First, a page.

One-Faced Mark of the God Shiva (Ekamukhalinga)

Artist/maker unknown, Indian

Made in Uttar Pradesh, Mathura, India, Asia

c. 1st century CE


30 3/4 x 7 x 8 1/2 inches (78.1 x 17.8 x 21.6 cm)

Curatorial Department:
South Asian Art

Object Location:

Currently not on view

Accession Number:

Credit Line:
Gift of Stella Kramrisch, 1970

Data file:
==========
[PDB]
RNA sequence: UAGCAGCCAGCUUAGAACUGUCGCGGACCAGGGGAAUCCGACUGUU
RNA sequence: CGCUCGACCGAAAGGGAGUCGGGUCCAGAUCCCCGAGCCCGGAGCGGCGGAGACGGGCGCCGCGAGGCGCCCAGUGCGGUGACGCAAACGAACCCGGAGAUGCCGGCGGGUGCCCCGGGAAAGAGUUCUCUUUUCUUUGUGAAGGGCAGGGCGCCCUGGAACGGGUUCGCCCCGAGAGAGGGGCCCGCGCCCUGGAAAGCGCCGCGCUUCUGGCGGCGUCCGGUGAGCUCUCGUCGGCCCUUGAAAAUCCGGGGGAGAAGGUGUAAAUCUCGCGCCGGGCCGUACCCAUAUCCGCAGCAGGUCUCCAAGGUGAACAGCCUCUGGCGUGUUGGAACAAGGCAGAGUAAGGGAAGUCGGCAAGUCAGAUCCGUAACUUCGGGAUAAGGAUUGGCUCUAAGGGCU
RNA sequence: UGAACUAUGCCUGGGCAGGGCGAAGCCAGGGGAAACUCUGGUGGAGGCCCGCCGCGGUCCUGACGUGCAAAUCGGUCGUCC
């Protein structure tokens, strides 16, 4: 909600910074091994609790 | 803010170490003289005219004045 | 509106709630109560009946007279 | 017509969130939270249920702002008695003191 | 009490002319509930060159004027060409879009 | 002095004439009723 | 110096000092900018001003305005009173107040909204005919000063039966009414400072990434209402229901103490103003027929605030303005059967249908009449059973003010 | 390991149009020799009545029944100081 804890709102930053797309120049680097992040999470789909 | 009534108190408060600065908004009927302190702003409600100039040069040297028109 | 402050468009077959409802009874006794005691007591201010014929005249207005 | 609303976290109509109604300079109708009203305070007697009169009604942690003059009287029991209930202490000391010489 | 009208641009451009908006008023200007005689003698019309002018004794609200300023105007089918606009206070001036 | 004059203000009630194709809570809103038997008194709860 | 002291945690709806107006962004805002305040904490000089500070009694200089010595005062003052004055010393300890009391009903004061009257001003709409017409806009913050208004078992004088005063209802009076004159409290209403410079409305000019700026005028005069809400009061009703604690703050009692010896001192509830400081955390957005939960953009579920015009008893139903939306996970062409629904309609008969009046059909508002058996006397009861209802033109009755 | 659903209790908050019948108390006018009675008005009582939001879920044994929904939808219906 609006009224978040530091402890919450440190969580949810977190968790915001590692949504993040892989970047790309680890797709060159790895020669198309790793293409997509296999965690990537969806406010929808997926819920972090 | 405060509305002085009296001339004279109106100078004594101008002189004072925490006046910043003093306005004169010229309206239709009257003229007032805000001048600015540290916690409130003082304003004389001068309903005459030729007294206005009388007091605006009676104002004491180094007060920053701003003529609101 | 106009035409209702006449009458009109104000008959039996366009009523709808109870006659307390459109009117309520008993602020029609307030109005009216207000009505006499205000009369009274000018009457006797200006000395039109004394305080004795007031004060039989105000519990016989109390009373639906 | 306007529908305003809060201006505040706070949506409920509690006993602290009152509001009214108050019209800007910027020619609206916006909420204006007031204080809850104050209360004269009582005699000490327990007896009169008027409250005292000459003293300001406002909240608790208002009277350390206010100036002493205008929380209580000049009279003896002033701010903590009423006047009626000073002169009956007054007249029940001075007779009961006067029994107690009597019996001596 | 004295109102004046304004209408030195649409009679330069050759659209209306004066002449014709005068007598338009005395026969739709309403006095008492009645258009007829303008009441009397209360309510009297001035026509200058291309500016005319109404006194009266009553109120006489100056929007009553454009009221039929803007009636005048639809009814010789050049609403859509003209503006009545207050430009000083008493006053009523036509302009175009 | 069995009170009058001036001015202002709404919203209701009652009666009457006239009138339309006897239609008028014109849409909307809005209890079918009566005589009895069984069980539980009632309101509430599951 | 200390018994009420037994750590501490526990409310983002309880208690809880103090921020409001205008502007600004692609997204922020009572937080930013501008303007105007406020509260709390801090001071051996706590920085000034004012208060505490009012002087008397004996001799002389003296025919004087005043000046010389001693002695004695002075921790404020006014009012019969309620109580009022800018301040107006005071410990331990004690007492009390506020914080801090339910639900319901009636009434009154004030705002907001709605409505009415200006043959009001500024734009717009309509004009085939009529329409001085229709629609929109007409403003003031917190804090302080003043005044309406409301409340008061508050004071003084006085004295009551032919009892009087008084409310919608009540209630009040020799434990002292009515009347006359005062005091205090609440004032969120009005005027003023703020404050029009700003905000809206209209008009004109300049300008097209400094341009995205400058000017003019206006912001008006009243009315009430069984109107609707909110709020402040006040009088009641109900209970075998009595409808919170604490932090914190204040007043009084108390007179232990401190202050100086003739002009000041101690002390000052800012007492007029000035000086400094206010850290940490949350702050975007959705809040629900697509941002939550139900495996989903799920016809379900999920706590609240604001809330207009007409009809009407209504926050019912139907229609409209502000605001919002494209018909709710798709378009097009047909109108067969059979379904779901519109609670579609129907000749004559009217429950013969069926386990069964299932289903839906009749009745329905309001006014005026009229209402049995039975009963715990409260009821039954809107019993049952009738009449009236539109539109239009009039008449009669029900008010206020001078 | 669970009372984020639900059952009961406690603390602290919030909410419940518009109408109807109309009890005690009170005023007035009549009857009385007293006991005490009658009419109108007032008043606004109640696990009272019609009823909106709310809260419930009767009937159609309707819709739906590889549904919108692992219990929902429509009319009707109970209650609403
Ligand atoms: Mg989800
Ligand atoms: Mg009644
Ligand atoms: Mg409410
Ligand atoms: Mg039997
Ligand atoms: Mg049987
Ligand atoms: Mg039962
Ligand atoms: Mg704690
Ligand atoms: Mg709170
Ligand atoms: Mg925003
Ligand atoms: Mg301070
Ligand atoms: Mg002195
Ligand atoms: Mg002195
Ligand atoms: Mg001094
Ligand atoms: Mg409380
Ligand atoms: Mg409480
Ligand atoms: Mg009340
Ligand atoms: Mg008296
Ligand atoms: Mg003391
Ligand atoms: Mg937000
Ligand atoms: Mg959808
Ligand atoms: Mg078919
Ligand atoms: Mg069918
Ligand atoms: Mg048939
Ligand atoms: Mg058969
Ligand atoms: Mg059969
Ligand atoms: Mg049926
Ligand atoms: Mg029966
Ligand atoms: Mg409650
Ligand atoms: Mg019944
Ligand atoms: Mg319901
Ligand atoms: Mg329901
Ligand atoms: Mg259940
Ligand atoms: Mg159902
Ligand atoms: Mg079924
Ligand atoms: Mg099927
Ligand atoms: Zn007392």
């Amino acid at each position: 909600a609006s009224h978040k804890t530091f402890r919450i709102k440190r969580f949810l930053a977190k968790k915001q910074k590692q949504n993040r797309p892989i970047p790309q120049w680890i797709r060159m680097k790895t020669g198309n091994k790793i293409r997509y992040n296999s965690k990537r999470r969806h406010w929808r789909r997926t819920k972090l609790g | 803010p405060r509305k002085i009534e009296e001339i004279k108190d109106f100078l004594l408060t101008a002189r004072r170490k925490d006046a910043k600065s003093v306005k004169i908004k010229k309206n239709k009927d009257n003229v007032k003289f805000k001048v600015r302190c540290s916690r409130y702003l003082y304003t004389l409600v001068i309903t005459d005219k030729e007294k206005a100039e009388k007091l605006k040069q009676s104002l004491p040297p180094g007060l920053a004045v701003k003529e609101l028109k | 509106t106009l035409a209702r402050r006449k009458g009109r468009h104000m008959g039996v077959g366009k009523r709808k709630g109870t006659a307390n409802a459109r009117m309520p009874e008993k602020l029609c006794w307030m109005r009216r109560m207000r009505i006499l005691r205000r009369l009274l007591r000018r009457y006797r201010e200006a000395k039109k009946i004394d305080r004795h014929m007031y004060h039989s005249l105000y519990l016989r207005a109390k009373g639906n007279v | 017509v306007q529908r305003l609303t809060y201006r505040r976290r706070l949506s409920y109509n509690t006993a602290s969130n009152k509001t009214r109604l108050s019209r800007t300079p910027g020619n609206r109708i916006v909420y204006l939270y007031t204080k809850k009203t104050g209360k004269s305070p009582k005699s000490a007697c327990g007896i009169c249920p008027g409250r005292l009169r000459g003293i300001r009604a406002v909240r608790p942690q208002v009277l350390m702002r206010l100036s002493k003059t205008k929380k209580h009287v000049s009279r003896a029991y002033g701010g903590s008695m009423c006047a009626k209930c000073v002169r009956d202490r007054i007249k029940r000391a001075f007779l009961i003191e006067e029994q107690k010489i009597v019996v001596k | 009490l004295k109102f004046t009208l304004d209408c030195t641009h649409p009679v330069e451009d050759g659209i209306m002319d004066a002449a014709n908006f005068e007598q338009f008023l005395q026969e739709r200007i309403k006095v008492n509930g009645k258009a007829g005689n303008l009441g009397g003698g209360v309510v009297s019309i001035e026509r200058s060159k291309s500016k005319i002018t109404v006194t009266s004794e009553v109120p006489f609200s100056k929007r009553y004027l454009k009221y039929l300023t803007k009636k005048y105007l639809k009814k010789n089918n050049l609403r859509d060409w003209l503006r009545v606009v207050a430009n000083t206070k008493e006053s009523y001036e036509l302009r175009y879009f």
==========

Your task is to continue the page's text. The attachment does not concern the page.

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The linga (literally "mark") indicates the presence of the god Shiva. It is both an abstract column, representing the axis of the world, and Shiva's erect phallus, embodying the god's potency, which is built up by his ascetic discipline that holds his sexual energy at the moment before release. A linga may be sculpted from a variety of materials or be discovered occurring naturally, as in the form of an oval stone. In this early period, before the development of standing stone temples, the linga often appears to have been worshiped outdoors, set within railings on a raised platform under trees. The combination of pillar and emerging face expresses the process of the god's manifestation from invisible to visible, from abstract to human form, so that his devotees may comprehend his magnitude.